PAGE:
SEBRING — “Air Raid, Pearl Harbor. This is not Drill!” This alarm went over the to fleet units just before 8 a.m. on the morning of Dec. 7, 1941. The Military Sea Services Museum created a special exhibit in which the quote was displayed prominently at the Pearl Harbor Remembrance Ceremony on Tuesday, the 80th anniversary of the “day of infamy.” On Aug. 23, 1994, Congress designated Dec. 7 Pearl Harbor Remembrance Day.

The museum also had the honor of recognizing two American World War II heroes in attendance, centenarians Delbert Smith and Jack Moore, a retired chief gunner’s man with the United States Navy who was actually stationed at Pearl Harbor on that infamous day. These men are part of the Greatest Generation and are some of the few left who can tell their tales of war and life.

“They did a lot of research,” Moore said as he looked at the displays. “A lot of work went into that.”

Museum curator Fred Carino stood in front of an audience dressed in patriotic clothing and introduced the emcee for the event, museum president John Cecil. Cecil welcomed the group and then signaled to strike eight bells signaling the end of watch.

The veterans in the audience saluted the flag, while others placed their hands over their hearts during the national anthem.

Cecil gave a brief look into the horrors of the surprise attack from the Japanese that fateful morning that would see 2,403 servicemen and civilians killed. Along with the deaths, there were 1,178 people injured.

Cecil said it was the USS Nevada’s duty to fly the morning’s colors that day. However the attack on the fleet at 7:55 a.m. interrupted the band during “The Star-Spangled Banner” when the men were informed they were not in a drill.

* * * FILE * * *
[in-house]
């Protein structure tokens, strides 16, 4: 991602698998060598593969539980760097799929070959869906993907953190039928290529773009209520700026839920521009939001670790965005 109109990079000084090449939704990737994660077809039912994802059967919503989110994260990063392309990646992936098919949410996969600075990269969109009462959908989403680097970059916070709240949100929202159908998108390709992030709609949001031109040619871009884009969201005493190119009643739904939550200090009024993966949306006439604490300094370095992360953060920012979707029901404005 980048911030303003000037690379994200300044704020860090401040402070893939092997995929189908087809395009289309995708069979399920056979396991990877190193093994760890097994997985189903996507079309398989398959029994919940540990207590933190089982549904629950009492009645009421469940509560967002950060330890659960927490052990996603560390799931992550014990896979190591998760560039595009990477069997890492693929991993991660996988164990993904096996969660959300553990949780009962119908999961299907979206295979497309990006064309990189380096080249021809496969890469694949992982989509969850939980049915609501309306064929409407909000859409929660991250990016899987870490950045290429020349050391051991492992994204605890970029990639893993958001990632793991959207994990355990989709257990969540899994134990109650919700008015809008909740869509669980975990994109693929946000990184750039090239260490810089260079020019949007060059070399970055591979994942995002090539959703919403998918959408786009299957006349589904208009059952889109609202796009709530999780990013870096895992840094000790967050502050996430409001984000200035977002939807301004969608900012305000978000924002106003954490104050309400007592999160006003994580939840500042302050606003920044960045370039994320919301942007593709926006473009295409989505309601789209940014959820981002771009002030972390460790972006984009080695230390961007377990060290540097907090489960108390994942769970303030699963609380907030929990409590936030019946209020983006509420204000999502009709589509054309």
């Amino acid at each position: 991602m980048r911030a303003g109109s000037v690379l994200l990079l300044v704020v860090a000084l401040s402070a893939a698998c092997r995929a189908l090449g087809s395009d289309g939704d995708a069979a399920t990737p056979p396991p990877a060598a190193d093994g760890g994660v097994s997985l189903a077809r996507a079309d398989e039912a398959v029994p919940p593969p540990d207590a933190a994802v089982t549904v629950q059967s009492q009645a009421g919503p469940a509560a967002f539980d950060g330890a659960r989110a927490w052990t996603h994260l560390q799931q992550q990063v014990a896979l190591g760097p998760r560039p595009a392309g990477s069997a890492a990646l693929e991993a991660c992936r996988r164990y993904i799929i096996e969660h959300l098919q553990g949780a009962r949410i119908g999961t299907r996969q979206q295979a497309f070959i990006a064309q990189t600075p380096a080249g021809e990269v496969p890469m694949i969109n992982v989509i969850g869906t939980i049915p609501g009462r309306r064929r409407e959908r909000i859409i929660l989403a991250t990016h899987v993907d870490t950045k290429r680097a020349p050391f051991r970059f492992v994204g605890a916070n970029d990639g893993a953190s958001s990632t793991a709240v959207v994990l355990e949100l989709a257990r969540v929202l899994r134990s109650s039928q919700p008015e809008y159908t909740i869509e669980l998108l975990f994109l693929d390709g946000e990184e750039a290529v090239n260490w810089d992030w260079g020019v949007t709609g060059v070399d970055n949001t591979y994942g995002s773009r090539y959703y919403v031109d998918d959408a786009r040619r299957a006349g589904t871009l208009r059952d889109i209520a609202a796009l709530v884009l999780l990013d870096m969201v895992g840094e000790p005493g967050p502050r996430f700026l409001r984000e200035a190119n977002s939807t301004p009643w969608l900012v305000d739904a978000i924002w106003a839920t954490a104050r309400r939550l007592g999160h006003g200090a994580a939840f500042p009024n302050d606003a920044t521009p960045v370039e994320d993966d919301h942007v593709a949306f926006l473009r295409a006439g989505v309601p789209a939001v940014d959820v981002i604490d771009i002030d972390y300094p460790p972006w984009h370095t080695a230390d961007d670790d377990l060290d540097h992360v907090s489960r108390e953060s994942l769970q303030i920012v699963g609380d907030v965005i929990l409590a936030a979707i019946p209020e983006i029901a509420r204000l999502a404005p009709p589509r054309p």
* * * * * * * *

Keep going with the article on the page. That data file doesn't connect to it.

During Tuesday’s ceremony, one bell was struck for the casualties on the day of the Pearl Harbor attack, one bell was struck for all the casualties of World War II and the final bell was struck for all United States veterans. The audience listened to old news reports of announcing the attack and later the entrance into World War II.

Cecil asked the guests to share their memories or feelings about Pearl Harbor.

“I just have one real vivid memory of that morning,” Moore said. “It came as a complete shock.”

He remembered going up to topside and to the stern.

“I saw this Japanese plane with a torpedo attached to its bottom. I watched the torpedo go across the bay and hit a battleship and then, I knew that we were at war with Japan. Needless to say it came as a complete shock.”

At the time, Moore was a 19-year-old seamen aboard the USS Sacramento, a patrol gun moored in the yard at Pearl Harbor on Dec. 7, 1941.

Smith, who was also spoke Tuesday, was a WWII veteran who joined the United States Navy after Pearl Harbor.

“It was pretty well over by the time I got there,” Smith said.

“Del was aboard the USS Hornet aircraft carrier and he was a dive bombing pilot,” Carino said.

Carino has documented some of Smith’s military life.

“It was in September 1944 that Del zeroed in on and sank a Japanese destroyer off the island of Davao in the Philippines,” he wrote. According to Carino, Smith said he was “just doing my job.”

The USS Arizona Memorial is the final resting place for the ship and 1,177 of its crew members. Visitors to Honolulu, Hawaii can tour the memorial built over the ship.

Nadine Tedstone told the Highlands News-Sun she has been to the memorial twice and has felt deeply moved each time. Both Tedstone and Carino say there is still oil seeping out of the ship to this day.

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